The second approach is symptomatic therapy, which is as it sounds — taking prescription or over-the-counter drugs that ease symptoms. But like heroic therapies, they don’t address what’s causing your symptoms and can make things worse. For instance, if you take antacids to ease GERD or heartburn, you’re only temporarily neutralizing the acids in the stomach that are causing you pain. Plus, you’re stopping digestion cold, which means whatever you ate is now sitting in your gut and doing more harm. Anti-diarrheal medications can have a similar effect: they slow motility, so waste sits longer in the intestines — sometimes to the point of causing the opposite problem of constipation.
Restorative therapy, by comparison, is the one I’ve found works best for gut dysfunction. My preference to restore gut function is herbal therapy. Herbs have multitasking capabilities that support homeostasis (natural balance in the healing systems of the body), optimize immune function, and control any threatening microbes in the body through natural and holistic methods. In other words, you’re going straight to the source of your digestive issues, so your body’s ability to heal itself is recovered, and painful and annoying symptoms diminish in stride.
My top herbs of choice for a happy, healthier gut include:
A bitter constituent found in foraged plants, berberine naturally stimulates bile secretion and promotes healthy gut flora because of its antimicrobial qualities that fight the bad microbes and let the good ones be. Many herbs have antimicrobial powers, but berberine isn’t absorbed by the intestines when taken orally, so it’s particularly valuable for restoring balance in gut microflora.
Cardamom and Fennel
Muscle spasms in your stomach contribute to abdominal cramps, and tight tissue in the smooth muscles of your digestive system can cause constipation. For this, I recommend carminatives, herbs with volatile oils that help ease inflammation and relieve painful spasms. Cardamom and fennel are my top choices for total GI system calming. The phytochemicals in these herbs help soothe the digestive tract and promote healthy gut bacteria.
A nutrient-dense, freshwater green algae, chlorella supports digestive health, including the gut microbiome, and encourages natural detoxification and nutrient absorption. Plus, it’s brimming with protein, peptides, vitamins, alpha and beta carotene, lutein and zeaxanthin (linked with eye health), omega-3 fatty acids, and digestive enzymes — truly a superfood!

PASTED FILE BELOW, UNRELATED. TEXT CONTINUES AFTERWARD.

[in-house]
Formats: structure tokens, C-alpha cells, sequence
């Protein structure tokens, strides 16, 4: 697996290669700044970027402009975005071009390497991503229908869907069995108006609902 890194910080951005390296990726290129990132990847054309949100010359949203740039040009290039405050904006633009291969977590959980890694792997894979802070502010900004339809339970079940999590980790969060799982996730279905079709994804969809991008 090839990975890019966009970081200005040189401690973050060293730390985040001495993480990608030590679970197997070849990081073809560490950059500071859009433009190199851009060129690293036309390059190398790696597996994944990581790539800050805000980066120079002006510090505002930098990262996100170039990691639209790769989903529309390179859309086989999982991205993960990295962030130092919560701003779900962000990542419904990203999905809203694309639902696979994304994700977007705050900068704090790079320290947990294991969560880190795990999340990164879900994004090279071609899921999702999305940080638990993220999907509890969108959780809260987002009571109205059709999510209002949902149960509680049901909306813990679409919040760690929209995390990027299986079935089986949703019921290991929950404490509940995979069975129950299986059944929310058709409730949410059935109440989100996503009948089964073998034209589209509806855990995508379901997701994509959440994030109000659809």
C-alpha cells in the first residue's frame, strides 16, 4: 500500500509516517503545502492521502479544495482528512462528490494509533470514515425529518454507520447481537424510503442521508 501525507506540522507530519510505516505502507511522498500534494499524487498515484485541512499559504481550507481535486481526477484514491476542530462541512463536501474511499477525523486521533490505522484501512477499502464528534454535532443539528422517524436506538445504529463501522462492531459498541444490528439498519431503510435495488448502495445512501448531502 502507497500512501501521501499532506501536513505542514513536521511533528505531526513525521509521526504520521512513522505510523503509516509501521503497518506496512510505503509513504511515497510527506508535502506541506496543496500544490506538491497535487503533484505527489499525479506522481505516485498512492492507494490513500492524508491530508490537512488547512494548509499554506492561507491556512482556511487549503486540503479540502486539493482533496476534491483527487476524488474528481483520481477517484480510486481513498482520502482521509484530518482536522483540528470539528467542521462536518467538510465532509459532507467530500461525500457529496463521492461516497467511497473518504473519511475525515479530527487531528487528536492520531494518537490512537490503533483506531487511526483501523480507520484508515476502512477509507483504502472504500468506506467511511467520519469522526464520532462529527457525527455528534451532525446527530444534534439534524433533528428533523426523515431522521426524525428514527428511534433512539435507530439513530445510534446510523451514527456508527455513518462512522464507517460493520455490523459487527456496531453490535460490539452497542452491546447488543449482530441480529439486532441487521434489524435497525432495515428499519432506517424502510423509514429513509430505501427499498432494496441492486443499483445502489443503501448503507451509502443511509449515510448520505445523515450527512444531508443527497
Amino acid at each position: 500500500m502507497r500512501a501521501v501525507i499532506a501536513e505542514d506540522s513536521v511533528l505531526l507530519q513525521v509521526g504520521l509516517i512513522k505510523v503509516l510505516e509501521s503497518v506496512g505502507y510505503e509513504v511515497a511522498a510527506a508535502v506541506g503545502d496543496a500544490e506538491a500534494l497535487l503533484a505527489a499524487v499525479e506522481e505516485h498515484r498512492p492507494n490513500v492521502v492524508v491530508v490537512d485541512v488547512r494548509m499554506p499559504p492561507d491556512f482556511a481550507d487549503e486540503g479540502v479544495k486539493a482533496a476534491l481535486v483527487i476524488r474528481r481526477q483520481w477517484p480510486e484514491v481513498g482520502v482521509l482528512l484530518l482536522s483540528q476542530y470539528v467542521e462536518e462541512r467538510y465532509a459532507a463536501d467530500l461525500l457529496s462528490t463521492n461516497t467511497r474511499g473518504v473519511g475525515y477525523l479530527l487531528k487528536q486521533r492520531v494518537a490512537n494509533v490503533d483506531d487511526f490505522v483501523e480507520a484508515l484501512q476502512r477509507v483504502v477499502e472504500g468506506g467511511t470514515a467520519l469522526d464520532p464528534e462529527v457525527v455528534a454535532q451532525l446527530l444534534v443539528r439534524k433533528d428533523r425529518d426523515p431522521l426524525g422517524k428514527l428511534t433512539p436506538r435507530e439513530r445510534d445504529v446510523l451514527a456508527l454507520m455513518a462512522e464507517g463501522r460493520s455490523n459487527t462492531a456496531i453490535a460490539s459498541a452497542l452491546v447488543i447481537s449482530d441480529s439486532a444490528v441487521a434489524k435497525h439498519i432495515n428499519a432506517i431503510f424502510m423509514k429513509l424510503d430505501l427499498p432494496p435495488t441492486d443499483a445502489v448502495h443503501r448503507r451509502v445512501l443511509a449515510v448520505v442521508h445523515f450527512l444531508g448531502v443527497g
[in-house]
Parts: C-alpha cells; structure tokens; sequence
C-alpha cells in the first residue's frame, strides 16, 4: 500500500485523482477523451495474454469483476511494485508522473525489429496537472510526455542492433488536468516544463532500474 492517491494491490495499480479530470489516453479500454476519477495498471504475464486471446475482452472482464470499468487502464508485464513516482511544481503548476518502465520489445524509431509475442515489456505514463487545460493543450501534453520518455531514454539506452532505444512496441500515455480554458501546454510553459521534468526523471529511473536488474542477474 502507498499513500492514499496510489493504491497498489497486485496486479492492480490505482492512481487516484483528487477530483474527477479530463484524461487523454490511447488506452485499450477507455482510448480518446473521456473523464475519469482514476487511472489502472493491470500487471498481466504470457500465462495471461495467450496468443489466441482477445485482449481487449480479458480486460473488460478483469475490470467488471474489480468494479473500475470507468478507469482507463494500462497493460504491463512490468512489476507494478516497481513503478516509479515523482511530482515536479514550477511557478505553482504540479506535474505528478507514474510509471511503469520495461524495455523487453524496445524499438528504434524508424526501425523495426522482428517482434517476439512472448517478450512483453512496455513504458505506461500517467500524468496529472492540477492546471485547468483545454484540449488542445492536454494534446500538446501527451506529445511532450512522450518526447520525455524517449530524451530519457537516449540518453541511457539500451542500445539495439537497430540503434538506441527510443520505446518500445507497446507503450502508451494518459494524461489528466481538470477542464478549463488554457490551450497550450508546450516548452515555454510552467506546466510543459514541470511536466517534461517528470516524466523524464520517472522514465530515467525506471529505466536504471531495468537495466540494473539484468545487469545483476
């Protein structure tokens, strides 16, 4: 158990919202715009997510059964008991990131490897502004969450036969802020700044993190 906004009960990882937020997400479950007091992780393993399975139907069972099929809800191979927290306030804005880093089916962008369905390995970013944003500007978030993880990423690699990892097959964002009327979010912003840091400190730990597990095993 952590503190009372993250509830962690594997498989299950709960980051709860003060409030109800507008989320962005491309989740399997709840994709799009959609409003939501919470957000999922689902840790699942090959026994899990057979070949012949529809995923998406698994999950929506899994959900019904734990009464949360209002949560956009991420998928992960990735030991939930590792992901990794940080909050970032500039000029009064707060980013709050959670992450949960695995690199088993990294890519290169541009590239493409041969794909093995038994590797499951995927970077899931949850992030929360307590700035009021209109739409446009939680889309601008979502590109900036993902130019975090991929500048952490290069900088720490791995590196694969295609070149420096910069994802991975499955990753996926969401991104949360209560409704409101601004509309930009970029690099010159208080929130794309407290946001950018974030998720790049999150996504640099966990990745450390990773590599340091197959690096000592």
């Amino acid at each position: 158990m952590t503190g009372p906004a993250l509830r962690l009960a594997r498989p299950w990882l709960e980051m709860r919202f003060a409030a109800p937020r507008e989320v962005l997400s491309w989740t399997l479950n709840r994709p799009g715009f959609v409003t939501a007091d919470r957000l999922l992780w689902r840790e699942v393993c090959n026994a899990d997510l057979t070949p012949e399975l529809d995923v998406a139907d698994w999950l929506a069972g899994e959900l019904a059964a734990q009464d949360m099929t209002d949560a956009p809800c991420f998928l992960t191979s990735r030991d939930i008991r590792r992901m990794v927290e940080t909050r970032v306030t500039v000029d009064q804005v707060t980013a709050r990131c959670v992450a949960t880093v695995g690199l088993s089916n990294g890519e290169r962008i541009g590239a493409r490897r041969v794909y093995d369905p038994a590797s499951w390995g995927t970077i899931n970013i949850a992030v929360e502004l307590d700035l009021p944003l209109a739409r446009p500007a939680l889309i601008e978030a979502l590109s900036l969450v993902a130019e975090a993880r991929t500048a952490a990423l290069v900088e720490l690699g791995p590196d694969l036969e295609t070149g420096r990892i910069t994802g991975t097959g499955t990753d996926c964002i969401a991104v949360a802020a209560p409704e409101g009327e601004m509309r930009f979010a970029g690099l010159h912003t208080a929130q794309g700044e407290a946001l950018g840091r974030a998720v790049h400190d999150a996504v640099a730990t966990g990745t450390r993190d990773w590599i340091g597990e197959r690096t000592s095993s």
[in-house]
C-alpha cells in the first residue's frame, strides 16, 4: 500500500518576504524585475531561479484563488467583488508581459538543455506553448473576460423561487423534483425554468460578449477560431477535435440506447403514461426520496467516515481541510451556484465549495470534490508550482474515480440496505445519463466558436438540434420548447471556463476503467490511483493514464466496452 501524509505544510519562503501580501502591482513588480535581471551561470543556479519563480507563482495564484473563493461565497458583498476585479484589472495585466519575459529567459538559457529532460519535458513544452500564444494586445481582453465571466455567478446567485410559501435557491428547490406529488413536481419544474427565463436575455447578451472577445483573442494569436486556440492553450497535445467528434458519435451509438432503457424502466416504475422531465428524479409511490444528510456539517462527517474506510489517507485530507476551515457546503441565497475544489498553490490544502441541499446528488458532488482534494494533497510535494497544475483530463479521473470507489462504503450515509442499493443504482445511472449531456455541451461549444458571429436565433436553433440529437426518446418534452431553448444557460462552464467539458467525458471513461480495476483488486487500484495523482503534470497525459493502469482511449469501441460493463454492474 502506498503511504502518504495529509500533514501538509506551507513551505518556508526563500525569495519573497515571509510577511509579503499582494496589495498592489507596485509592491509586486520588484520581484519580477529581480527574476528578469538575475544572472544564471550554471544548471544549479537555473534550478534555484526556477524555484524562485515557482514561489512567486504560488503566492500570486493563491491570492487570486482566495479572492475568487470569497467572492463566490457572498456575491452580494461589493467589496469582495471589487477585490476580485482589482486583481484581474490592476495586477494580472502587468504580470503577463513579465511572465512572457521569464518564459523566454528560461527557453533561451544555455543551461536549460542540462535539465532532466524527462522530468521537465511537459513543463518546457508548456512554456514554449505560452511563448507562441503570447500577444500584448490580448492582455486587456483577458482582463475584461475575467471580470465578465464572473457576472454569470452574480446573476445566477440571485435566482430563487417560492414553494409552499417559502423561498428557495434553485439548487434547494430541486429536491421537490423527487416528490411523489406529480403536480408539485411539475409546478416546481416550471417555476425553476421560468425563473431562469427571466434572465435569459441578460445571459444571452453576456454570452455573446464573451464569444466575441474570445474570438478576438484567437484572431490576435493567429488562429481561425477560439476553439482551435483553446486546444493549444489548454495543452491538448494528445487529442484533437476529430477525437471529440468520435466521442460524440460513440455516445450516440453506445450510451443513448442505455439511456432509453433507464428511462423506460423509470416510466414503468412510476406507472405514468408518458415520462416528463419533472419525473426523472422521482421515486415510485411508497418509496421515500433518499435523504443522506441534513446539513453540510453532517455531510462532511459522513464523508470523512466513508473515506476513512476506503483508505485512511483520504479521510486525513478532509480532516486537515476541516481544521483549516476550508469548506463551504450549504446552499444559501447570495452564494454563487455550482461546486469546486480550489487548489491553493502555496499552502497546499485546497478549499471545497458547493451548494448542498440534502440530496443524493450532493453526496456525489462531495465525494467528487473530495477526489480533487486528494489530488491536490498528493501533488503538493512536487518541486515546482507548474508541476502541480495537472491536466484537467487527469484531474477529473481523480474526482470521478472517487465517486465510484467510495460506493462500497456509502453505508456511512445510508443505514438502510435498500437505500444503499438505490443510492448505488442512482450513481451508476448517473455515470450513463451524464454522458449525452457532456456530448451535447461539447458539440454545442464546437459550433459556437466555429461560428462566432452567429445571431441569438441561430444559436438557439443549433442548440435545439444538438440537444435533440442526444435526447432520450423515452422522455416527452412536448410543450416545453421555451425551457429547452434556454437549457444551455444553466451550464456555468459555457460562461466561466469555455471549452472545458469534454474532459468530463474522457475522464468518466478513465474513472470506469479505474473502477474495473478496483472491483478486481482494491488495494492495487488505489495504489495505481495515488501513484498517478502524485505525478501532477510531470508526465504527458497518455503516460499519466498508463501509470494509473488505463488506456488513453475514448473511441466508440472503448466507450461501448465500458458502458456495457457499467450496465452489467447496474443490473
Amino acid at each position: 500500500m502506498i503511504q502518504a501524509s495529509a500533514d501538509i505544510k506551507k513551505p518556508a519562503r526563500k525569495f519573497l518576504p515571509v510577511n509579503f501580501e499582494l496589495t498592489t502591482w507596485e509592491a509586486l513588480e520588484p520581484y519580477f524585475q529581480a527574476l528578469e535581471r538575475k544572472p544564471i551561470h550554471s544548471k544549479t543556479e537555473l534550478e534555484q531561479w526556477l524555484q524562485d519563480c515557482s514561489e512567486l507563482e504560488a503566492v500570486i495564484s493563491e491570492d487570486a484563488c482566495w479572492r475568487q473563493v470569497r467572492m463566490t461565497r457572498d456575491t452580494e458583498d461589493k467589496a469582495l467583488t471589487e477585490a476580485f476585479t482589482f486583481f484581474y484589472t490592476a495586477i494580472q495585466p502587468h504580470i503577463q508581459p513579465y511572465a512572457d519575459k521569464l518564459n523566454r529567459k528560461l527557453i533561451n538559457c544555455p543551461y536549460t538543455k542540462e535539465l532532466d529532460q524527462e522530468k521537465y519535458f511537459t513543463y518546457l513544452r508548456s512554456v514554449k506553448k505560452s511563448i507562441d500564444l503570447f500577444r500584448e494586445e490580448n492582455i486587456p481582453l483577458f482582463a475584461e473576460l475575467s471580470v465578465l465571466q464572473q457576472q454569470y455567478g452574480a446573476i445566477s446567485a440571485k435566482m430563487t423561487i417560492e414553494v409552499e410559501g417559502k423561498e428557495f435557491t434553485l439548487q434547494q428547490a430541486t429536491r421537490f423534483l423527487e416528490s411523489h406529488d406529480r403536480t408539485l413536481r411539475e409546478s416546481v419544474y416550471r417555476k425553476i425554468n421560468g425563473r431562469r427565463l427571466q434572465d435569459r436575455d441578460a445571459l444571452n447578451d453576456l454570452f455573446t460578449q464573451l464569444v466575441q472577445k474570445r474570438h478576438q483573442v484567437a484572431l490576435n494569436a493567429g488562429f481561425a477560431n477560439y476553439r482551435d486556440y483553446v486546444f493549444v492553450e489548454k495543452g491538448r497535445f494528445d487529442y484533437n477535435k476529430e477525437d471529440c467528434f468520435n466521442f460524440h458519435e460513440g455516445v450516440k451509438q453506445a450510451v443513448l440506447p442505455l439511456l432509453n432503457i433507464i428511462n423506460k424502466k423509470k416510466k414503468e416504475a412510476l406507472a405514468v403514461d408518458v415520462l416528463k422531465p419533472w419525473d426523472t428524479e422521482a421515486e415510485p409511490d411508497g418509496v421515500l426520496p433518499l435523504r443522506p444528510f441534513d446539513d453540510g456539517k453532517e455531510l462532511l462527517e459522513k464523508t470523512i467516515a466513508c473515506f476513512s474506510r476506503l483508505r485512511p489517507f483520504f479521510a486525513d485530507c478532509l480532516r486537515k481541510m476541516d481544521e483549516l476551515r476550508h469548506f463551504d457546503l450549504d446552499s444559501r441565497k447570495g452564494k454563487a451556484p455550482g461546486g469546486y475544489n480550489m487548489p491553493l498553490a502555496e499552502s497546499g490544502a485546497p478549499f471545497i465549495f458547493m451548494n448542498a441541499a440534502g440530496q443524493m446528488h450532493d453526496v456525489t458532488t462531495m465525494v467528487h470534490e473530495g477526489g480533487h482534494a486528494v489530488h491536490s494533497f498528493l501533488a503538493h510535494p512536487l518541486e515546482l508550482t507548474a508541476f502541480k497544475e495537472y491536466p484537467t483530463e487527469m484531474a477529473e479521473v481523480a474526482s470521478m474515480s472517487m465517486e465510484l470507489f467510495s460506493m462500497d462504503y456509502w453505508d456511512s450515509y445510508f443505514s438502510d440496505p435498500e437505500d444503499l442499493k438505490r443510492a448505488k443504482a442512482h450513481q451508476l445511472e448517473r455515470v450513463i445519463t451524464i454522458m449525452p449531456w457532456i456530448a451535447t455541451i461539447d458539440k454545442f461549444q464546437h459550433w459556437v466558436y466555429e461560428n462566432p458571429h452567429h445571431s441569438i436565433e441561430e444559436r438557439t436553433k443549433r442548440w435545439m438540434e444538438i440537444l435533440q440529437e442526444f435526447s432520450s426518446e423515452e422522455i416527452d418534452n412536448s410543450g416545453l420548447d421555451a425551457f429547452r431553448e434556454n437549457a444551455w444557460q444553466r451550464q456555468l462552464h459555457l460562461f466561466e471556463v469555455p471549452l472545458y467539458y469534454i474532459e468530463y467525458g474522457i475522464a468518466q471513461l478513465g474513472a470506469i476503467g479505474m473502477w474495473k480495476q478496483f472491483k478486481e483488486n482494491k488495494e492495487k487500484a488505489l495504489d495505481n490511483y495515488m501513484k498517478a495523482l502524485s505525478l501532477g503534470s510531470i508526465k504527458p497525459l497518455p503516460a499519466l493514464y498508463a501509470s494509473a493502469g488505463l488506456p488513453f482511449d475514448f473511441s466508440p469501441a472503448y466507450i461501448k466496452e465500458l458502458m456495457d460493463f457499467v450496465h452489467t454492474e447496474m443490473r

If you don’t like bitter food (and most of us don’t), the simple and effective solution is to take bitter herbs, such as dandelion extract, with every meal.
The bitter root and leaf of dandelion supports liver and gallbladder function and soothes the digestive system. Dandelion also provides support for occasional constipation.
Digestive enzymes enable the gut to break down food and properly absorb nutrients, and assist in the conversion and excretion of waste. A dysfunctional gut can’t produce enough digestive enzymes to break down food at a healthy rate; replacing those enzymes until you can restore your body’s capability to produce them on its own can help reduce stagnant food in your gut and speed your recovery.
Enzyme examples include: protease, amylase, alpha-d-galactosidase, lipase, lactase, and cellulase.
Slippery elm The mucilage found in slippery elm bark is a demulcent that soothes and supports the lining of the GI tract.
If you suffer from life-disrupting digestive distress, don’t make the same mistake I did and wait for an official diagnosis to start taking steps to feel better. Because whatever you call your symptoms, you can see the path to restoring digestive health is virtually the same: Minimize your gut disruptors, embrace the right restorative therapies, and a happy, healthy gut is within your reach.
1. Canavan C, West J, Card T. The epidemiology of irritable bowel syndrome. Clin Epidemiol. 2014;6:71-80. Published 2014 Feb 4. doi: 10.2147/CLEP.S40245
2. The Association of Irritable Bowel Syndrome and Fibromyalgia. UNC Center for Functional GI & Motility Disorders website. https://www.med.unc.edu/ibs/wp-content/uploads/sites/450/2017/10/Fibromyalgia-and-IBS.pdf